Pregnancy Dilemma: Premature Delivery Or Risk Of Stillbirth?

This is like a card game with the highest stakes in the world, I thought as I read Boston-based science writer Eugenie Reich's harrowing story of the choice she faced when she was carrying a fetus whose growth was badly lagging. It's on Slate: "When is it right to let your unborn baby die?"

Pregnancy can be full of dilemmas that require you to weigh the odds. Do you have an invasive genetic test even if there's a small chance it will cause a miscarriage? If labor is progressing poorly, do you have a Cesarean section?

But I had never before heard of the either-or that confronted Eugenie: She could choose to deliver early, very early, and her child would face all the likely complications and disabilities of extreme prematurity. Or she could continue to carry the fetus, thus risking a high probability of stillbirth.

eugenie reich
Boston-based science writer Eugenie Reich

I wince at the very thought of it: Every day you keep the fetus in, you increase the child's chances for a less-disabled life, but you also risk losing the pregnancy altogether. It's quality of life vs. risk of loss. Every day is a roll of the dice, or maybe poker is the better metaphor: Do you hold or do you fold?

I don't think it gives away too much to say that Eugenie chose to remain pregnant, and embarked on an exploration of the world of other women who made similar decisions — but who don't usually talk or write about it except in anonymous online exchanges.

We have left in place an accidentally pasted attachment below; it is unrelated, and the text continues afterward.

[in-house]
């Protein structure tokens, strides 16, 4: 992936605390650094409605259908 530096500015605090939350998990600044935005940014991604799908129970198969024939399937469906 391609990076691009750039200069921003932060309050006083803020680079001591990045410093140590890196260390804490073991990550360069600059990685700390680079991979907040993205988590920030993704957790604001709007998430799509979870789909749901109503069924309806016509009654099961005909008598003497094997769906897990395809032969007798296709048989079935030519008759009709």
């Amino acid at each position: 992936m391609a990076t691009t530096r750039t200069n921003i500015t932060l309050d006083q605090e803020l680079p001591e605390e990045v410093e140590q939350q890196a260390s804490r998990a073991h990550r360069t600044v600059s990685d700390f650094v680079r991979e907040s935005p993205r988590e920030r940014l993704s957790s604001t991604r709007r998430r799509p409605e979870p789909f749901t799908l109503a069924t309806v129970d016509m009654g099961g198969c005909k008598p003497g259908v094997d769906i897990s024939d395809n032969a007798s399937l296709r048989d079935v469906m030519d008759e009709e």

She turned up, among other things, some striking geographical disparities. Her reporting suggested that women in Mississippi will choose delivery over possible stillbirth by 22 or 23 weeks, while women in New England are likelier to hold out until 26 weeks. (Full-term is considered 40 weeks, and the earlier the birth, the worse the outcome tends to be.)

The piece begins:

Twenty-two weeks into my pregnancy, my husband and I sat in one of the exam rooms at Mass General Hospital in Boston, talking with my ob about the possibility of a delivery in the next few weeks.

An ultrasound had showed that my baby was too small for the stage of my pregnancy and that levels of amniotic fluid were low, likely because of a deteriorating placenta that would soon fail. But according to the “preemie calculator” on the National Institutes of Health website, which I had been checking for several days, most babies as small as mine, born before 26 weeks, either die in neonatal intensive care, or survive with a moderate to severe impairment as a result of their prematurity. Reading Internet message boards, I had come across an alternative, one that seemed to be publicly discussed only in the safety of those anonymous forums: to do nothing and let the fetus miscarry.

I did not know if this would be ethical, even legal, but I told my doctor that I thought our priority was the baby’s quality of life. He got it, nodded, and asked me to name a target birth weight and gestational age after which I would choose to deliver rather than lose the pregnancy.

Readers, check out this fascinating story and then please share: What would you have done?

This program aired on November 5, 2012. The audio for this program is not available.

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Carey Goldberg Editor, CommonHealth
Carey Goldberg is the editor of WBUR's CommonHealth section.



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